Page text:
A Sister’s Love
The Ovarian Cancer Story of Bonnie (Bryant) Armentrout
April 13, 1950 – November 29, 2011
Our sister, Bonnie, the oldest of seven children, and the rock of our family, was diagnosed with ovarian cancer in February 2010, two months after we lost our dad to lung cancer.
She was under the care of a homeopathic doctor who misdiagnosed her symptoms as gastrointestinal issues. In October 2009, Bonnie requested to have an MRI performed to check for cancer. The doctor told her “there is no need at this time”. In February 2010, she was rushed to a local hospital in extreme abdominal pain. It was there that a CAT Scan was performed. The hospital then informed Bonnie that she had cancer and needed to go home and call her doctor. The news was not only devastating but also initially infuriated our family with the way the message was delivered. Unfortunately, the news was received on a Friday evening of a holiday weekend.
This ended up to be a blessing because Bonnie was rushed to Hartford Hospital the following day and was placed in the cancer ward; the place she needed to be. She was diagnosed with Stage 4 fallopian tube cancer, a form of ovarian cancer. She had surgery to remove a cancerous tumor the size of a football, as well as numerous other tumors on other organs that were affected by the cancer. Bonnie received her treatments from the Helen & Harry Gray Cancer Center for quite a while.
Whether she was undergoing chemo treatments or having blood drawn, she would always bring in homemade baked goods. That was her way of thanking those who cared for her. Bonnie loved to bake and nothing would stop her from doing what she loved.
Finally, the doctors at Helen & Harry Gray told Bonnie the treatments they were giving her were no longer working. She was a wife, mother of four, and her proudest role, a Grandma to six, two of whom she and her husband adopted the year before she was diagnosed. She was not ready to give up so she decided to go for treatments at the Dana Farber Cancer Institute in Boston.
Her treatments in Boston were twice a week. Between her daughters and her siblings, we got her up to Boston for every treatment. But more often than not, she could not have her treatments because her blood counts were too low. After a very short time, the doctors at Dana Farber informed her that they could no longer do anything for her, as their treatments were not working either. Bonnie resigned herself to the inevitable and decided to make the best of the time she had left.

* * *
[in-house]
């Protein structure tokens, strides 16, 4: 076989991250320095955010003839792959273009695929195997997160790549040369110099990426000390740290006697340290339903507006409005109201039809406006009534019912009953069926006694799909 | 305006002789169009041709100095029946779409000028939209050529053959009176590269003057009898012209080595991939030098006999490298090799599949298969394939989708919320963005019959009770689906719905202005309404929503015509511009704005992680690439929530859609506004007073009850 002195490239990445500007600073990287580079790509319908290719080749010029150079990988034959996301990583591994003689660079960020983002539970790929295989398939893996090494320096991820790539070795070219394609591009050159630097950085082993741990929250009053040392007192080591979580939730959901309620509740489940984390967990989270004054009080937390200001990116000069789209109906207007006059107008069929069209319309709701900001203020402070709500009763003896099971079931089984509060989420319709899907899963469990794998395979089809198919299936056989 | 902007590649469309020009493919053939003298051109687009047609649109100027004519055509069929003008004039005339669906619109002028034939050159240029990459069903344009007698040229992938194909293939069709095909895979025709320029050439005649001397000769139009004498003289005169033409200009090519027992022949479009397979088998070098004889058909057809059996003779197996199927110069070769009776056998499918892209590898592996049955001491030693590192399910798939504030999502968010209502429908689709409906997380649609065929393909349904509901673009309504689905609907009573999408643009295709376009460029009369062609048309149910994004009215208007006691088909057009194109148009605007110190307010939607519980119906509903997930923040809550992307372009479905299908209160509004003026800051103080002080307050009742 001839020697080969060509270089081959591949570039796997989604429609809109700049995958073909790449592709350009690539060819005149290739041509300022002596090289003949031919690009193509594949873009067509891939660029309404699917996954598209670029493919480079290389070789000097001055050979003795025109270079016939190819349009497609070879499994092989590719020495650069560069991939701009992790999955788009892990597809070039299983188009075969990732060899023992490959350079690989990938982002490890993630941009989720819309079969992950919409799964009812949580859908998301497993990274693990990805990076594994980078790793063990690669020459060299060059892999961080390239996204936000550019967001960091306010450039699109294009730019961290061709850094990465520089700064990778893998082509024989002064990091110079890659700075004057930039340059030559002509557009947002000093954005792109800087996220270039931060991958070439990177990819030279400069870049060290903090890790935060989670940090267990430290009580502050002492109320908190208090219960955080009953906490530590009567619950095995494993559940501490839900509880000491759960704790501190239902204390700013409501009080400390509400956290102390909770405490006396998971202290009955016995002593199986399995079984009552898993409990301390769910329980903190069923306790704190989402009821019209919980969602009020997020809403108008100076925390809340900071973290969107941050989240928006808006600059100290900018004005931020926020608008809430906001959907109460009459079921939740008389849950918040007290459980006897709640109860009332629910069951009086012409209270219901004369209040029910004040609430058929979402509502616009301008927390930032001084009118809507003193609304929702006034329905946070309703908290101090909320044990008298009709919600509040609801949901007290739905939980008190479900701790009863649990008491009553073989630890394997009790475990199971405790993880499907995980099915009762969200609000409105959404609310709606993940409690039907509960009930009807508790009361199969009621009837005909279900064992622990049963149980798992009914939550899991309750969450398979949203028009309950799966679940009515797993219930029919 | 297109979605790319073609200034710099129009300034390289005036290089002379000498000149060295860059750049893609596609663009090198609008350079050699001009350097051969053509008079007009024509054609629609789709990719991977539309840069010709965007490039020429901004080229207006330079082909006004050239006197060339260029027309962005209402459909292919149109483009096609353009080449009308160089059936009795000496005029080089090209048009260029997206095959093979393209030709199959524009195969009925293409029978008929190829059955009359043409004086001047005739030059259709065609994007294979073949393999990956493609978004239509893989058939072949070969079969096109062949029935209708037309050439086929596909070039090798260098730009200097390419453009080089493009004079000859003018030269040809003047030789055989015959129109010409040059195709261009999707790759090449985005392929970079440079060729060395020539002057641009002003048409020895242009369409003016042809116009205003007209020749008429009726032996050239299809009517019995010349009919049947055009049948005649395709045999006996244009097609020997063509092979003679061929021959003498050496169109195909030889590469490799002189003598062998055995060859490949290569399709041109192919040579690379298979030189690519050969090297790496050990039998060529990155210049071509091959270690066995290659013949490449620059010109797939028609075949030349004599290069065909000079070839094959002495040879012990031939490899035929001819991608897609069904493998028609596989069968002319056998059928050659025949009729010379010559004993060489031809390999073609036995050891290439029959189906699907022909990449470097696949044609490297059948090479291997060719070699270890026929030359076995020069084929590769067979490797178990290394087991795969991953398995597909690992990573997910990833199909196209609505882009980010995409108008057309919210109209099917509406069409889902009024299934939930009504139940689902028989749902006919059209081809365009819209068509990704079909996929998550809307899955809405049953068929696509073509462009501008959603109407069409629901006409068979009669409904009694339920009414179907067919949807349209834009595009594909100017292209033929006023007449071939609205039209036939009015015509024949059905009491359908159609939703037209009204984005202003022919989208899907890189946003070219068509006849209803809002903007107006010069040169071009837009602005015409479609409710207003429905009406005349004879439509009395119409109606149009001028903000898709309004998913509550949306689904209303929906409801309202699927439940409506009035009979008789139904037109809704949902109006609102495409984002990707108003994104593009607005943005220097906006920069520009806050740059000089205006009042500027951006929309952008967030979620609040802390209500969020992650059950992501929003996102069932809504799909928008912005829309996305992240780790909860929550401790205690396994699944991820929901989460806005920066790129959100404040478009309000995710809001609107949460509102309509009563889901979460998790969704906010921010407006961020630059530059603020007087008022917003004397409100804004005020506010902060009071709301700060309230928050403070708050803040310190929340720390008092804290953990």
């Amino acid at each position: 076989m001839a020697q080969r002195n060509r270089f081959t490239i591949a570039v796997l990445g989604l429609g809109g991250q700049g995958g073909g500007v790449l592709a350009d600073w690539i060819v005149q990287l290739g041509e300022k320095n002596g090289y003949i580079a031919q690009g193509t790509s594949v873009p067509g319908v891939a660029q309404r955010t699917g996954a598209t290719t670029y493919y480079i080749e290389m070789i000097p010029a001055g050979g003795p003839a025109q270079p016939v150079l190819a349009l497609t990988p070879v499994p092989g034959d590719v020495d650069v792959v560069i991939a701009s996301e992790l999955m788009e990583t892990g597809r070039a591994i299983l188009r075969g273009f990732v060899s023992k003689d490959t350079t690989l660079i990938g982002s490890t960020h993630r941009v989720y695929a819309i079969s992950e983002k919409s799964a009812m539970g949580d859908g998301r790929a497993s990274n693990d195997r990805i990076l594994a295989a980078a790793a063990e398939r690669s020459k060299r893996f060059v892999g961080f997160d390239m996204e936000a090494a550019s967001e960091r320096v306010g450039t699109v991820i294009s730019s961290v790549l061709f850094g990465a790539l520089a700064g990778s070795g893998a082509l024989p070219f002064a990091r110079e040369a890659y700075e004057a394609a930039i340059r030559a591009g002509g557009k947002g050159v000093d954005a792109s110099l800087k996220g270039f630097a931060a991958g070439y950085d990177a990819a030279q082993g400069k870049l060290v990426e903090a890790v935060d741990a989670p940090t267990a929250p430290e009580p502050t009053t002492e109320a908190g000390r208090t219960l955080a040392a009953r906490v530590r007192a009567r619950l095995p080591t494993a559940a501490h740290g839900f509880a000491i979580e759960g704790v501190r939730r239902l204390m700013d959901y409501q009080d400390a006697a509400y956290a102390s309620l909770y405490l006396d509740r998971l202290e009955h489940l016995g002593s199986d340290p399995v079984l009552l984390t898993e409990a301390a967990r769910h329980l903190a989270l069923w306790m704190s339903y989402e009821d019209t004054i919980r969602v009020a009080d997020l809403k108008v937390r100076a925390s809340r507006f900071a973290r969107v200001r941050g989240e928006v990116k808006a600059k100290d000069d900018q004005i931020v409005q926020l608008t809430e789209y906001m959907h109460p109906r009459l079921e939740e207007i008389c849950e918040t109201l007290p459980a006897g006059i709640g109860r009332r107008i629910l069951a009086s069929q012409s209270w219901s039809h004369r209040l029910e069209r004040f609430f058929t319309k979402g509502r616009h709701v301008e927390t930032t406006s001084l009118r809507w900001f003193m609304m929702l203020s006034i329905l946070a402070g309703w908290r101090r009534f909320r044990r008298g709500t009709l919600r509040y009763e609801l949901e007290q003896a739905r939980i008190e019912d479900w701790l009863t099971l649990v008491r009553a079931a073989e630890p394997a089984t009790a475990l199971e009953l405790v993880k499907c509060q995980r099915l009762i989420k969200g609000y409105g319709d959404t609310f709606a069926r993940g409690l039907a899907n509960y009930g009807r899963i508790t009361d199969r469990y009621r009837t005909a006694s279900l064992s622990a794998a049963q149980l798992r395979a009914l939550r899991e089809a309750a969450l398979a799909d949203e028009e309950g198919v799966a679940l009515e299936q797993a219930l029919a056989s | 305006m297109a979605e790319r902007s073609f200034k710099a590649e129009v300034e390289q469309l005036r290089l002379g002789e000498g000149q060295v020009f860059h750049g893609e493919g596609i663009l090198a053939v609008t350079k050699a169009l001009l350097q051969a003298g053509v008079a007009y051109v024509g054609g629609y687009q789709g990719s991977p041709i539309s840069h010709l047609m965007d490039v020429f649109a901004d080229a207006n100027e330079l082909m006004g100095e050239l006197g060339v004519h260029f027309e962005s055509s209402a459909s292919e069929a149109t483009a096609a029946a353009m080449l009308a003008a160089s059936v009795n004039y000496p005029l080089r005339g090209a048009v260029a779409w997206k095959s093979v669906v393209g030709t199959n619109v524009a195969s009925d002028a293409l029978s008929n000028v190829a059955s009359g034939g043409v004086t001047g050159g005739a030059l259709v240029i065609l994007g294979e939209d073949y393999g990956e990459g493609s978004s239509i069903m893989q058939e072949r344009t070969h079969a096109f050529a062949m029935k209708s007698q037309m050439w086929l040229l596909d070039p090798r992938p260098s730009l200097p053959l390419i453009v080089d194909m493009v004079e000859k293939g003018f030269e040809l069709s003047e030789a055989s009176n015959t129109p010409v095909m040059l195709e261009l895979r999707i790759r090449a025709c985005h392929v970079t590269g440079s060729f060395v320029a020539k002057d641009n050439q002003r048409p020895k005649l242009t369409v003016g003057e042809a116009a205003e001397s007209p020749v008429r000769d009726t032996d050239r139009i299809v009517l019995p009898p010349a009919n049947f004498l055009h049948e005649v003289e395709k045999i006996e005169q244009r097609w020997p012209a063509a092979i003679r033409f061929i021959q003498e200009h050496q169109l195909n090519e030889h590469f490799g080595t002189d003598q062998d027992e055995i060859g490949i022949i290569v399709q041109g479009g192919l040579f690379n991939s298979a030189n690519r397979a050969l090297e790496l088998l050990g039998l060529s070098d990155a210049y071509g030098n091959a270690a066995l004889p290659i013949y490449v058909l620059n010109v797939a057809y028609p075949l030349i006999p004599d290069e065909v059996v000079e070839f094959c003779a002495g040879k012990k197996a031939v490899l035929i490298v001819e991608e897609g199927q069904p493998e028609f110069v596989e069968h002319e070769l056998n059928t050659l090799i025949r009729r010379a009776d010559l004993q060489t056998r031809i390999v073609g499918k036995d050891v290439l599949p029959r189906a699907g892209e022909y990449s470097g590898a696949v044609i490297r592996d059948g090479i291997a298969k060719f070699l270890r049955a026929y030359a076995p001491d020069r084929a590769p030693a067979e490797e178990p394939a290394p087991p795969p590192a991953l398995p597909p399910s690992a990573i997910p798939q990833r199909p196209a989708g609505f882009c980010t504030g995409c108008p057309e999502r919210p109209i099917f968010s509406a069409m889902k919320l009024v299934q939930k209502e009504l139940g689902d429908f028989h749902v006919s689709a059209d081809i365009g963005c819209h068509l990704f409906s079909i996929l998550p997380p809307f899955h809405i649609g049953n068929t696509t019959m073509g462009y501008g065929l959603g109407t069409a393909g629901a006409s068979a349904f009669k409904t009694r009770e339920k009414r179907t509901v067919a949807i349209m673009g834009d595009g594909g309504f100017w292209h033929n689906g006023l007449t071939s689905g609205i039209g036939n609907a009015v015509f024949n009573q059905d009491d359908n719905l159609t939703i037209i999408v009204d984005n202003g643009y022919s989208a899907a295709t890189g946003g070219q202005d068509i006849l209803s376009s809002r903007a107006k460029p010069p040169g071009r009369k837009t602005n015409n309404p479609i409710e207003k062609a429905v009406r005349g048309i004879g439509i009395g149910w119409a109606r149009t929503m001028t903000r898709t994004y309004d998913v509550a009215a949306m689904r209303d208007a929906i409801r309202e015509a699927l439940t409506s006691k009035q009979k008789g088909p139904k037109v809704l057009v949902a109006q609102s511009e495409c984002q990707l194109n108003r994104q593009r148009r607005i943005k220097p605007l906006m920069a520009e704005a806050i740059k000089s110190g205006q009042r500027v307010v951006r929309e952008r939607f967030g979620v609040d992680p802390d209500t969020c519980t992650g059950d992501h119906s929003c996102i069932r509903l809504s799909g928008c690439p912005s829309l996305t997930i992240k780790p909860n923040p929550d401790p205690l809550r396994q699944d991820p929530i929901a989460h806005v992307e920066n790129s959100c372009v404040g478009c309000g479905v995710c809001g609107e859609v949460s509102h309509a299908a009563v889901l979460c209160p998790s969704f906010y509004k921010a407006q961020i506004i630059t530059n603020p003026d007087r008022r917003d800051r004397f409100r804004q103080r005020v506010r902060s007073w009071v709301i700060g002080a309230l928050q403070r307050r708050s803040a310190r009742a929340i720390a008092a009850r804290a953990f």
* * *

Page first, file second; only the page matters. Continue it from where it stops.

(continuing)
We went to see her as soon as she got the news. She was lying on the couch and our mom was rubbing her feet. We went over to her and started crying. Her response to us was, “It is going to be ok. It is just going to be a little quicker than we thought.”
She was a woman of strong faith. Her strength was amazing. She helped us through her hard times. She would wipe away our tears. Her famous saying was “Keep an Attitude of Gratitude”. She even had cancer bracelets made with that saying.
Upon investigating this horrible disease, two of us sisters decided to have elective hysterectomies. The other sister ended up being diagnosed with uterine cancer and had to have a hysterectomy.
Bonnie passed away on November 29, 2011, one month after living out her dream of taking her grandchildren to Disney World. She was an inspiration to all who knew her and even to strangers that she encountered along her courageous journey. We are certainly grateful to have had Bonnie in our lives. We miss her so very much; we feel her strength every day.
Story submitted by Bonnie’s sisters, Patti Bryant, Sue McNamara and JoAnn Lukas